New car sales are down - again - for the seventh month in a row. Which means they've been slipping all year long so far. The last time it was this slow was about ten years ago - which was the last time the car business fell down and almost couldn't get back up again.
Several factors are in play - some of them undiscussed.
One, interest rates on new car loans have been inching up slowly but steadily since 2013, when they were near zero or actually were zero (free financing).
The average rate - assuming excellent credit, which many people haven't got - is currently about 4.74 percent. It was closer to 4 percent a couple of years ago. It's still extremely low relative to the double-digit financing that was common in the '70s - but the average new car cost less then (you could buy a full-size American sedan like the 1970 Ford LTD for $22,700 in inflation-adjusted 2019 dollars) and people had more money available to buy them because they weren't hemorrhaging money on things like health insurance (and medical care, which is something different) as they are today.
The average monthly cost of health insurance for a single - and healthy - individual is almost $500. Many people are paying a great deal more.
There's less cushion in the budget now - which almost certainly explains why about half the new car loans made today are long-term (60 months or more). This is about twice as long as they were back in 1970 - when the interest rate on the average new car loan was 11.5 percent but the typical new car loan was paid off in just 36 months.
Today, it is common for people to make payments on a new car for 72 months - or even longer.
New car loans are made to seem more affordable by spreading out the payments over a longer period of time. But that doesn't mean they are more affordable.
But it may be the hidden - or at least, undiscussed - costs of new car ownership that accounts for the wilting of new car sales, in spite of still-easy financing.
Insurance costs have been skyrocketing because of the skyrocketing repair costs of today's cars, which can suffer thousands of dollars in damage from very low-speed fender-bender accidents - because new cars no longer have bumpers.
Instead, they have pretty but fragile body-colored plastic bumper covers (the structural parts of the car designed to absorb impact forces are behind the cosmetic parts of the car) that are easily torn or torn right off the car. Often, the whole "assembly" must be replaced after a minor accident - along with incidental (but not inexpensive plastic trim pieces, such as the grille).
Metal fender panels and hoods are made of startlingly thin metal that can literally be bent by hand. It is very easily bent beyond repair in an accident. Most new cars are unibody cars - meaning most major panels have to be cut out and new ones welded back in to effect repairs.
In the past, most cars had panels that bolted on - and were more easily - and inexpensively replaced.
Aluminum is being used in many new cars, also to save weight. But also more easily damaged - and much more costly to repair when damaged.
Air bag replacement costs are another big one - which didn't exist at all before the mid-1990s.
Modern cars are more likely to be thrown away - totaled - after an accident because of the cost to repair them.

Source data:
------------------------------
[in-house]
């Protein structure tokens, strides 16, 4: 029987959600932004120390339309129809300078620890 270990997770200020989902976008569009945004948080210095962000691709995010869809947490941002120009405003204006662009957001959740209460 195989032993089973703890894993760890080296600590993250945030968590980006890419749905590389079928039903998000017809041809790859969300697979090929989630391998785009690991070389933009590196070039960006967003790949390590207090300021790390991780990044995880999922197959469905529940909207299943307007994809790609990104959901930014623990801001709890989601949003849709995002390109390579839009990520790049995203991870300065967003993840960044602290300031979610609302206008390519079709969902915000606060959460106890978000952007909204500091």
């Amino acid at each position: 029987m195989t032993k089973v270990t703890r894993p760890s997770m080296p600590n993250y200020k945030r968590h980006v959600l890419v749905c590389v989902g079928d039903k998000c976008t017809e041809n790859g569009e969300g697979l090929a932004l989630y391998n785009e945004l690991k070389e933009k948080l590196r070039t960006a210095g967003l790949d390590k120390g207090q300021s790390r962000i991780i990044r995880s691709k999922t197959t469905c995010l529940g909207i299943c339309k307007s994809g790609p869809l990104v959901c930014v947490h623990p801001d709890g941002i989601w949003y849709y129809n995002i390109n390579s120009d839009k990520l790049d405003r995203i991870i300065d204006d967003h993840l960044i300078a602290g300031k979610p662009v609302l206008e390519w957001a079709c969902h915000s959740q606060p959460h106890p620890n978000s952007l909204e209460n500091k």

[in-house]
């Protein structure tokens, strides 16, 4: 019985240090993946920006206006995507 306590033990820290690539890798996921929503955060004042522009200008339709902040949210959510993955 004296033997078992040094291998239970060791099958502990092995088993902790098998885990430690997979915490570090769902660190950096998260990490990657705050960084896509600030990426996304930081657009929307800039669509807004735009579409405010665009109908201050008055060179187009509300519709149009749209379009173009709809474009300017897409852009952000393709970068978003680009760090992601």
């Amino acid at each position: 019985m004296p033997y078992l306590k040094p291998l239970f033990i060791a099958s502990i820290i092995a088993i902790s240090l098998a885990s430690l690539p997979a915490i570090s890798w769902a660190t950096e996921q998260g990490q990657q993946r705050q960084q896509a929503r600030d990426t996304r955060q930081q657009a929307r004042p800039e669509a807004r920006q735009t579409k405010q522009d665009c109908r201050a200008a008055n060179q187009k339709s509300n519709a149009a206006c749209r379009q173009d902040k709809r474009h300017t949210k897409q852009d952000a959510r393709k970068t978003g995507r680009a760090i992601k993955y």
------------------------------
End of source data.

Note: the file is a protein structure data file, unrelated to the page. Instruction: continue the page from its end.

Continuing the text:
Thus, the average person pays about $1,500 annually to insure the average new car. Over the course of a 60 month loan, that's $9,000 in addition to the loan. It is also equivalent to about a fourth of the price paid - and financed - for the average new car, which is just over $35,000.
In effect, the $35,000 new car actually costs $44,000.
According to the Bureau of Labor Statistics, the price of car insurance has risen 378.45 percent since 1985, with most of the increase taking place in the "modern" era of plasticized/thin-paneled and air-bag-laden cars.
It's a hidden - but very real - cost of new car ownership that is almost certainly affecting new car sales.
Another hidden-but-real cost of buying a new car is the property tax applied to new cars in many states. These taxes are based on the retail value of the car - and new cars have the highest value and are thus subject to the highest tax. These taxes can be as high as the cost of insurance - as much as $1,000 annually or even more, depending on the state.
Over the course of 60 months - the length of the average new car loan - the property tax on the car can add another $5,000 to the cost of owning a new car.
The $35,000 average new car is now a $49,000 car.
The total cost - including hidden costs - of buying an average new car now approximate the annual family income of the average American.
Is it any wonder people are shying away from buying new cars?
And just wait until electric cars become the only new cars you can buy. These cost 30-50 percent more than otherwise equivalent conventional (IC-powered) cars, will cost more to insure because of even higher repair costs (read up on Tesla repair costs) and are more disposable cars because of the shorter useful life (and high replacement cost) of a battery pack vs. an engine or transmission which usually never needs to be replaced over the useful life of a non-electric car.
We have bought the ticket, as the Dr. used to say.
And now it's time to take the ride.
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